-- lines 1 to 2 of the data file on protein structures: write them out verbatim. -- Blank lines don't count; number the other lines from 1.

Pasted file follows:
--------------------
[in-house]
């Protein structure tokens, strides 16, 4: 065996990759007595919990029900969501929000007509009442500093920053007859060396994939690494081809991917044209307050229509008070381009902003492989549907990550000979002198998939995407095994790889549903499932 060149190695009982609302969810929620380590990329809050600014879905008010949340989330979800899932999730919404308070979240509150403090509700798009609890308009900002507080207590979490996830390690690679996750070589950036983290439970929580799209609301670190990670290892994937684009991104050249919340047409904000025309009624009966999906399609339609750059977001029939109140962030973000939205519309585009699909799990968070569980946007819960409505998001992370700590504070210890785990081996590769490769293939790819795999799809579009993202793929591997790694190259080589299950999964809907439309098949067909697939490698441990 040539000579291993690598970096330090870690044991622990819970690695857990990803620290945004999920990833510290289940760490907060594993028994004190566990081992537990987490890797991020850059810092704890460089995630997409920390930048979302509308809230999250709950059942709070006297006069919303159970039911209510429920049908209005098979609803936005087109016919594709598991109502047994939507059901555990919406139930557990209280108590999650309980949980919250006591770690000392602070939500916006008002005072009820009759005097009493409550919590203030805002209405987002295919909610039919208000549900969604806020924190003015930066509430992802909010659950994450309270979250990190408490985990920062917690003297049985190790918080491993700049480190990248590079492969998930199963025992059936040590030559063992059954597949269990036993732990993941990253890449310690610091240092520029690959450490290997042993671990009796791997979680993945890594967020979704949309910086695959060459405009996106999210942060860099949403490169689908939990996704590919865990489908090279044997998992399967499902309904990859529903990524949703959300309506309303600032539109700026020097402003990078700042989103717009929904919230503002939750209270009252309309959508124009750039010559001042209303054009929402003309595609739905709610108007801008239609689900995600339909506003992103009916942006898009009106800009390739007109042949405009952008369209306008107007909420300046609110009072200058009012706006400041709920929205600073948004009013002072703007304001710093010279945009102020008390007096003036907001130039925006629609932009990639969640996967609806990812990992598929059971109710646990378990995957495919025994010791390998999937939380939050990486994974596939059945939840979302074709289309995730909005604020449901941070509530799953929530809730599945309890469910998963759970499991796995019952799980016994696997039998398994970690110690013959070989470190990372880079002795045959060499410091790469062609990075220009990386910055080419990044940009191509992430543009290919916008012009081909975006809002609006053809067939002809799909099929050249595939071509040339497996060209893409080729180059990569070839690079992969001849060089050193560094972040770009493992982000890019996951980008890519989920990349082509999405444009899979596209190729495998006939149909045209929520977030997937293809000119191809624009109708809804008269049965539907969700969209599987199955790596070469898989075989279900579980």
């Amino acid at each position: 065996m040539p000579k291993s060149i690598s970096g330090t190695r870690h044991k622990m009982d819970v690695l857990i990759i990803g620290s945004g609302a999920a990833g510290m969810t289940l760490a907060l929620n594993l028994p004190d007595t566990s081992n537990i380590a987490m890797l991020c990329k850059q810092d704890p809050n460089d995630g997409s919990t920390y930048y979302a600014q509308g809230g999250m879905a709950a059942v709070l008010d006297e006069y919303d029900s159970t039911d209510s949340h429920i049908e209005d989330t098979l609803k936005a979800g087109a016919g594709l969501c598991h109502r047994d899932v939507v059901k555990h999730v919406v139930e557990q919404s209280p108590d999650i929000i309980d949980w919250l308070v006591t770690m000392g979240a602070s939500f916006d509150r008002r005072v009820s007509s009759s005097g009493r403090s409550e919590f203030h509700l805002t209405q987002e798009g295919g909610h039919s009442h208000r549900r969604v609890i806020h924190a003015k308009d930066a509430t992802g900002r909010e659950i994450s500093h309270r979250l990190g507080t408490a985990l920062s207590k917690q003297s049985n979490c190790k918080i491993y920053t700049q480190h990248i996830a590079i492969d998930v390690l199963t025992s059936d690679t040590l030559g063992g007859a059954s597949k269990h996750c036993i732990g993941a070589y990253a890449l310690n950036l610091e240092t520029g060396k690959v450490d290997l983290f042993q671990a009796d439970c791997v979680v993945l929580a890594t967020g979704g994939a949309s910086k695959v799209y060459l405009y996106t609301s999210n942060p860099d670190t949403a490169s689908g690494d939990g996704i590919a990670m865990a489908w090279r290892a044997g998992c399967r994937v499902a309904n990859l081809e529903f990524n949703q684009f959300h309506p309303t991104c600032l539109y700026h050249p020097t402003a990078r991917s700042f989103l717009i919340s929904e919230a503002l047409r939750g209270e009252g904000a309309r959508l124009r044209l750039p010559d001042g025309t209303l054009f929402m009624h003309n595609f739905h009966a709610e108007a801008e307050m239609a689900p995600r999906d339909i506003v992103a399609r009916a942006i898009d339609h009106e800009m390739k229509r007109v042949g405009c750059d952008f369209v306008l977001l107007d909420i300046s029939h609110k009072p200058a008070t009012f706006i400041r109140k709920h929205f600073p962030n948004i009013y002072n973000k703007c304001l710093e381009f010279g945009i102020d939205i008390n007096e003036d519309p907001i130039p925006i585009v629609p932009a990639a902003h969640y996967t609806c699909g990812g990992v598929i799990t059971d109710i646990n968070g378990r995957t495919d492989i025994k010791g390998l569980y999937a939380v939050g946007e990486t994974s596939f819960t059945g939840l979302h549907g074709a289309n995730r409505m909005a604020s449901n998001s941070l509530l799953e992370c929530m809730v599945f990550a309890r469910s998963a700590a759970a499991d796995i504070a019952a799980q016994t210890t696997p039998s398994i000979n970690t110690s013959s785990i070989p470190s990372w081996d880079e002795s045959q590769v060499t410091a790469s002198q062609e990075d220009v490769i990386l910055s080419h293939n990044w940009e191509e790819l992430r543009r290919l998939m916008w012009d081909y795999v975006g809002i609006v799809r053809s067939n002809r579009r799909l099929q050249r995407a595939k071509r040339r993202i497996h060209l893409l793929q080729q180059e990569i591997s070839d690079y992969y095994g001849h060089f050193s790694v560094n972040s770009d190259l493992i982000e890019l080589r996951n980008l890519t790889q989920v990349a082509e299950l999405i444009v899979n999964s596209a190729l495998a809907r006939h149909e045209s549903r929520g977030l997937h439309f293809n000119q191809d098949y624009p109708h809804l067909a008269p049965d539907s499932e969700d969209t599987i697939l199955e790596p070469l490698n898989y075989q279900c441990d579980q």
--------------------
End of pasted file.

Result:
[in-house]
């Protein structure tokens, strides 16, 4: 065996990759007595919990029900969501929000007509009442500093920053007859060396994939690494081809991917044209307050229509008070381009902003492989549907990550000979002198998939995407095994790889549903499932 060149190695009982609302969810929620380590990329809050600014879905008010949340989330979800899932999730919404308070979240509150403090509700798009609890308009900002507080207590979490996830390690690679996750070589950036983290439970929580799209609301670190990670290892994937684009991104050249919340047409904000025309009624009966999906399609339609750059977001029939109140962030973000939205519309585009699909799990968070569980946007819960409505998001992370700590504070210890785990081996590769490769293939790819795999799809579009993202793929591997790694190259080589299950999964809907439309098949067909697939490698441990 040539000579291993690598970096330090870690044991622990819970690695857990990803620290945004999920990833510290289940760490907060594993028994004190566990081992537990987490890797991020850059810092704890460089995630997409920390930048979302509308809230999250709950059942709070006297006069919303159970039911209510429920049908209005098979609803936005087109016919594709598991109502047994939507059901555990919406139930557990209280108590999650309980949980919250006591770690000392602070939500916006008002005072009820009759005097009493409550919590203030805002209405987002295919909610039919208000549900969604806020924190003015930066509430992802909010659950994450309270979250990190408490985990920062917690003297049985190790918080491993700049480190990248590079492969998930199963025992059936040590030559063992059954597949269990036993732990993941990253890449310690610091240092520029690959450490290997042993671990009796791997979680993945890594967020979704949309910086695959060459405009996106999210942060860099949403490169689908939990996704590919865990489908090279044997998992399967499902309904990859529903990524949703959300309506309303600032539109700026020097402003990078700042989103717009929904919230503002939750209270009252309309959508124009750039010559001042209303054009929402003309595609739905709610108007801008239609689900995600339909506003992103009916942006898009009106800009390739007109042949405009952008369209306008107007909420300046609110009072200058009012706006400041709920929205600073948004009013002072703007304001710093010279945009102020008390007096003036907001130039925006629609932009990639969640996967609806990812990992598929059971109710646990378990995957495919025994010791390998999937939380939050990486994974596939059945939840979302074709289309995730909005604020449901941070509530799953929530809730599945309890469910998963759970499991796995019952799980016994696997039998398994970690110690013959070989470190990372880079002795045959060499410091790469062609990075220009990386910055080419990044940009191509992430543009290919916008012009081909975006809002609006053809067939002809799909099929050249595939071509040339497996060209893409080729180059990569070839690079992969001849060089050193560094972040770009493992982000890019996951980008890519989920990349082509999405444009899979596209190729495998006939149909045209929520977030997937293809000119191809624009109708809804008269049965539907969700969209599987199955790596070469898989075989279900579980």